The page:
This semester off has had me thinking - alot!! My NHSC commitment to my job will end in September of next year. My student loan debt is entirely paid off and I have a clean slate. I have begun to ask myself, “Why not full-time post bacc?” " Why not just one more course now, and then take the plunge into a post-bacc?" It would add to my student debt for med school, but would eliminate 2 years off my timeline…and folx, I ain’t getting any younger! As I research post-bacc programs,many of them have non-trad apartment style housing on campus. Most of the tuition costs seem to be in the same range. I posed this to my SO and my sons, and they said “Why not?” So I pose it here…if I am not thinking wisely, please tell me “Why not?” I feel like I need to dive in…head first!! I searched the HRSA website today and there are 220 available positions in community health centers for psychiatry…I feel very content that there is a job market for my skills. Getting very excited…I think this might be a way to go…
Ahh…you remind me of myself and my husband. We have made a number of big jumps based on questions along the lines of the one you just posed.
“You shouldn’t get married till you’re done with college.” Why? We looked into the reasons and found none that were compelling - we knew what we wanted, our funding for scholarships & loans didn’t change, we could live more cheaply, and we got to be together. 17 years later, I have zero regrets about this decision.
“You shouldn’t have kids till you’ve been out of school (or married or…) x# of years” Why? Though our daughter’s arrival 5 weeks early, the week of my graduation from college, was a bit of a surprise, I’m glad we had our kids when we did, closely spaced.
“You can’t go on a cross-country bicycling tour with four young kids!” Why? They can handle 40-60mile/day rides without a problem, and won’t suffer from missing one quarter of the school year. See www.crazyguyonabike.com/ORNY2009 to see how that turned out. (I know, no anonymity now, like there every “really” was).
“You can’t go to med school now, with kids at home!” If not now, then when? We made it through my husband’s 4 years in grad school, plus all of my prereqs and MCAT studying (along w/full time work). I’m sure as heck going to try. Not at the cost of my family, but for my family and for me.
Though life has had twists and turns that I never could have anticipated, these questions that re-evaluate “common wisdom” often lead to adventures that are well worth the ride. With that clean slate and no obligations that prevent you from giving the post-bacc a go, I’d say you have nothing to lose.
- VickiV Said:
-It would add to my student debt for med school
Hey Vick. For me this was a non starter. I decided that if I should be able to pull off an admission, then I would consider asking my family to take on debt and make some changes. But not for just the chance to go to med school. I had to have the guarantee of attendance first.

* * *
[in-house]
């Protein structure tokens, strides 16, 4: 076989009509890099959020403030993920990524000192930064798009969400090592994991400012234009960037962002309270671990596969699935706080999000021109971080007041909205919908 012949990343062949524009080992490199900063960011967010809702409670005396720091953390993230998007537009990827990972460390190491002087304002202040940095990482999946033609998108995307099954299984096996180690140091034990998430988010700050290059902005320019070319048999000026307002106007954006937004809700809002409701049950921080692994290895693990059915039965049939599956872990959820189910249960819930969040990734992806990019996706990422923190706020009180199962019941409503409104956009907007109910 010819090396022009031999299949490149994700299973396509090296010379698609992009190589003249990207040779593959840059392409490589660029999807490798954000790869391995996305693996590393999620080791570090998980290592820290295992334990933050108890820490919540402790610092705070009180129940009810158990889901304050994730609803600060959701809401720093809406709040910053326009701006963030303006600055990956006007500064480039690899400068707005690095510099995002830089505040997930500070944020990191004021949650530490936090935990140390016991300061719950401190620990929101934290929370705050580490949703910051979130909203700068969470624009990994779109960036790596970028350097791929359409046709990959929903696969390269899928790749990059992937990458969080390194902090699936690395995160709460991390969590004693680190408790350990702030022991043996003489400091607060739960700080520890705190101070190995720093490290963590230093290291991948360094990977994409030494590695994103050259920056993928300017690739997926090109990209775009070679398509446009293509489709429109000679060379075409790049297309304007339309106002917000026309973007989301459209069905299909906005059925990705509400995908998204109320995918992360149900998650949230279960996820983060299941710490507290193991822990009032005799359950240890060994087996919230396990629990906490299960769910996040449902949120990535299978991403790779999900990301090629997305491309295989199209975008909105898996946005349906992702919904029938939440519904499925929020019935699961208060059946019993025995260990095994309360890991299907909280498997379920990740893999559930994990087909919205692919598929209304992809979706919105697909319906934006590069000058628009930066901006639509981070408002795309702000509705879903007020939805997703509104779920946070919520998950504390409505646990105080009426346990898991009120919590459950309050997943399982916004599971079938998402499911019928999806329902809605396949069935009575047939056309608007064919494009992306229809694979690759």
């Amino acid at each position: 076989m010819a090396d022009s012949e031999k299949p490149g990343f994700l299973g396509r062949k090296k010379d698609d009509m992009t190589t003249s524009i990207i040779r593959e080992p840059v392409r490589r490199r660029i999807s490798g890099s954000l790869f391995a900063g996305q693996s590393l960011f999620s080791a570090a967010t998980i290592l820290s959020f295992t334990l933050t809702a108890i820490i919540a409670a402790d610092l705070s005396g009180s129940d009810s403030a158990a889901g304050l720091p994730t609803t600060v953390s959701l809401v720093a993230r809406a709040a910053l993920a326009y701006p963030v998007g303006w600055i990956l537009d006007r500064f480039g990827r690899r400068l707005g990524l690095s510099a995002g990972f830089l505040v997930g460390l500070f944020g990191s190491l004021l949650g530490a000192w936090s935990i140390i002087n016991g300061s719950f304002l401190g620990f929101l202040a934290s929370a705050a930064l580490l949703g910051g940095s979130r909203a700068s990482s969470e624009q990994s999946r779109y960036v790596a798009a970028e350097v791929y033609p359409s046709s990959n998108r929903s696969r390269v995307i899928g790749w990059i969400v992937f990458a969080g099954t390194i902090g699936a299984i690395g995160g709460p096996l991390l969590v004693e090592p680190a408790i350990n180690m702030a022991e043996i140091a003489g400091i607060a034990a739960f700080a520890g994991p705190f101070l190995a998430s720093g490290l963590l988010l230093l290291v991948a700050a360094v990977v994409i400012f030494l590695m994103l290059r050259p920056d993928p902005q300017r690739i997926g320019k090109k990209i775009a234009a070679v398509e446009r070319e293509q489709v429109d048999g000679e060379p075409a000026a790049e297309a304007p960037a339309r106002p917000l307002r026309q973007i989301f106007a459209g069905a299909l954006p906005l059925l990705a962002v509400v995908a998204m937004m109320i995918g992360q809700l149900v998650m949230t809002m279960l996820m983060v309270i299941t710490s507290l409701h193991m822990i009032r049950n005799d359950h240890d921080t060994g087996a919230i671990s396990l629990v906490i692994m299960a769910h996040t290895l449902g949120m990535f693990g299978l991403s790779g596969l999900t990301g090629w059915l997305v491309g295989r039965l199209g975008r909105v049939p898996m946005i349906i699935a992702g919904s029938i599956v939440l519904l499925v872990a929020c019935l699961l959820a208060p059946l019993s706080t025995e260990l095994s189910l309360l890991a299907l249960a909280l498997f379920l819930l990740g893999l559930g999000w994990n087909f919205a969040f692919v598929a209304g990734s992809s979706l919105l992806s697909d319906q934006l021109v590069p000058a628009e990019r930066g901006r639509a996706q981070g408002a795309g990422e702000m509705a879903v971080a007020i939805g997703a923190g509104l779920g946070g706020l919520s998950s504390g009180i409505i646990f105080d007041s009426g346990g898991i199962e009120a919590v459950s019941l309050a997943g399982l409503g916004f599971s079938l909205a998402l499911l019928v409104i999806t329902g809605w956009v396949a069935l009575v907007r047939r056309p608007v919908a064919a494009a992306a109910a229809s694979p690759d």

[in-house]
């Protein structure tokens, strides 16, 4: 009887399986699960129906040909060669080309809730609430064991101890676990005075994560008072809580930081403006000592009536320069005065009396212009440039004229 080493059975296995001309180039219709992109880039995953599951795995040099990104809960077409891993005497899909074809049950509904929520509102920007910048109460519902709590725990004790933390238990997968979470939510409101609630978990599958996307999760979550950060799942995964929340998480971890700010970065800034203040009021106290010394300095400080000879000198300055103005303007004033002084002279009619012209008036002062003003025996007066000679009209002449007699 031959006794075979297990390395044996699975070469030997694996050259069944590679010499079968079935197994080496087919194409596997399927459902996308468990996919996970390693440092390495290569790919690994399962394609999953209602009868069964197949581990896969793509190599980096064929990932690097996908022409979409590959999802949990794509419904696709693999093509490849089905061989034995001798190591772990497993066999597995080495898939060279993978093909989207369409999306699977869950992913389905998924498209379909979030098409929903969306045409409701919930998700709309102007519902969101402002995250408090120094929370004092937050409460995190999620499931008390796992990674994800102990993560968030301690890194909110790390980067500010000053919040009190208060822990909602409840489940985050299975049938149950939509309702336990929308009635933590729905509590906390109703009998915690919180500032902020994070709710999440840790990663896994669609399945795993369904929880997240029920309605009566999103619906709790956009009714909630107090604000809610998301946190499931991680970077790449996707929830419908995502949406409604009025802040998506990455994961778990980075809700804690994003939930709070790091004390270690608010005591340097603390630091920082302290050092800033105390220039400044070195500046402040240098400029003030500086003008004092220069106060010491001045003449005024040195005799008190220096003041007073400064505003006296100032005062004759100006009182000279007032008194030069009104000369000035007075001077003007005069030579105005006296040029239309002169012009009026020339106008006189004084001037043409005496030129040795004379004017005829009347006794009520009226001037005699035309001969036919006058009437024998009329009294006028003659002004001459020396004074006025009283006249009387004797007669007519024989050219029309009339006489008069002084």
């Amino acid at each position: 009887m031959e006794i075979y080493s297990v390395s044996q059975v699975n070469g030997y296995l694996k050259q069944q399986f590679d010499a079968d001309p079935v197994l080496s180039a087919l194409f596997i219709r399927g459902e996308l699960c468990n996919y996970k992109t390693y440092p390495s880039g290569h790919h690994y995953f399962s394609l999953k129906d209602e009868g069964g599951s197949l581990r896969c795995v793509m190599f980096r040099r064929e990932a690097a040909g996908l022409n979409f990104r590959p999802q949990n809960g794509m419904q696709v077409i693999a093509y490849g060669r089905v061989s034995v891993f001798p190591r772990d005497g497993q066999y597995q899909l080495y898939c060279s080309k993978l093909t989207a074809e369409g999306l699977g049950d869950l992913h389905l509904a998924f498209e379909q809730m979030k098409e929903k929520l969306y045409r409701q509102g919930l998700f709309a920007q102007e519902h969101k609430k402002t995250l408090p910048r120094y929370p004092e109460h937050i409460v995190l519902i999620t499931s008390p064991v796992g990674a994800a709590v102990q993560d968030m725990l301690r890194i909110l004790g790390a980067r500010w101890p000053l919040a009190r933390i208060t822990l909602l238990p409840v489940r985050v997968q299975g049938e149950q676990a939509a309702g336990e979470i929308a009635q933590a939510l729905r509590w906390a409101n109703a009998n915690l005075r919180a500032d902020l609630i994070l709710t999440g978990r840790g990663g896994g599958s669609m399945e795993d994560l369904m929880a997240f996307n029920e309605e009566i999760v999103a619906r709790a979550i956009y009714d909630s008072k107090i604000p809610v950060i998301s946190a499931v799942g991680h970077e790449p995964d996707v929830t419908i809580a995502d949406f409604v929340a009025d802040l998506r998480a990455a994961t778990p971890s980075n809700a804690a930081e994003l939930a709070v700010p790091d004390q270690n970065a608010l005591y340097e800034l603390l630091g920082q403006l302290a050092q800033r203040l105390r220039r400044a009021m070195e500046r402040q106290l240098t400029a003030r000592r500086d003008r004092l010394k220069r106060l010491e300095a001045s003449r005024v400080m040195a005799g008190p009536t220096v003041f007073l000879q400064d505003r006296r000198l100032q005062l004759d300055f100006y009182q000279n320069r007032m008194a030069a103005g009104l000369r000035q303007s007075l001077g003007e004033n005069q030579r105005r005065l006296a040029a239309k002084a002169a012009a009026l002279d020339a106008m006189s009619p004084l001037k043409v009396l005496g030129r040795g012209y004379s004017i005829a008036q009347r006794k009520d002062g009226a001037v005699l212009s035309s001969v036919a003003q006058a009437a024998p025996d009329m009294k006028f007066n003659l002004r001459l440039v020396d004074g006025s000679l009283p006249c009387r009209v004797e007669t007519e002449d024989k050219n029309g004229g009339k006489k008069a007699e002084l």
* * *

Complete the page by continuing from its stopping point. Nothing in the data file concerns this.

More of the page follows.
- I ain't getting any younger!
I'm with you here. I'm in my late 40's. The math isn't as easy for us versus a 30 year old. I see the comments about marathon vs sprint, but I have still let the urgency of my age talk me into 15 semester hours, two jobs, family etc and have, at times paid for this hubris. I still feel my circumstances are fairly pressing so I understand completely . . . I think the key is to let it motivate you, but not push you around. I recently (today in fact) decided to push the MCAT one more year. About depressed the heck out of me. But it was the right choice to wait.
- many of them have non-trad apartment style housing on campus.
Again, I couldn't ask my family to do that. Maybe if I actually get in somewhere, but not for just the chance that I might get in. Besides, one of the advantage of being an old premed, is that I get to live like an "old person". I mow my grass on my acreage, fall asleep on Sunday afternoons watching football, fish in my pond, etc. Sometimes I daydream of living like a 20 year old undergrad. Then I remember living like a 20 year old undergrad!!! LOL
- I feel like I need to dive in...head first!!
I understand this sentiment too. Got me a C+ in Organic Chem trying that. I was certain that I was smart enough, natural intelligence enough, that I could just jump in using all the short cuts I could find. 3 years ago I was explaining to a Dean at a community college that I didn't need to start with Intro to Bio, or Intro to Principles of Chemistry or Basic Algebra. I could just clep in or be life experienced in. He said there are no shortcuts and he was right. Best thing I did was take one hard class, then two hard classes at a time and then three. This semester I have 15 hours of science. Couple hiccups, but I am a better student now. I can read 150 pages a week and perform. I personally couldn't have just jumping in.
- I searched the HRSA website today and there are 220 available positions in community health centers for psychiatry..I feel very content that there is a job market for my skills. Getting very excited...I think this might be a way to go...
Not sure what this means. I have a backup plan too. I have a part time job that can become full time anytime I have to have it back (within reason, might have to wait a month for an opening). I maintain that job for that very reason. But I have also more and more come to believe that I will become a doctor and it helps me concentrate on reading those 120 pages when I otherwise am tempted to follow the course of least resistance and let up.
Overall your plan definitely may work for you. It wouldn't be my first choice, but it's absolutely your choice, so if its what you need to do go for it. What a blessing for you that you have a family that are willing to make sacrifices for you and your dreams. Treasure that! And of course good luck!!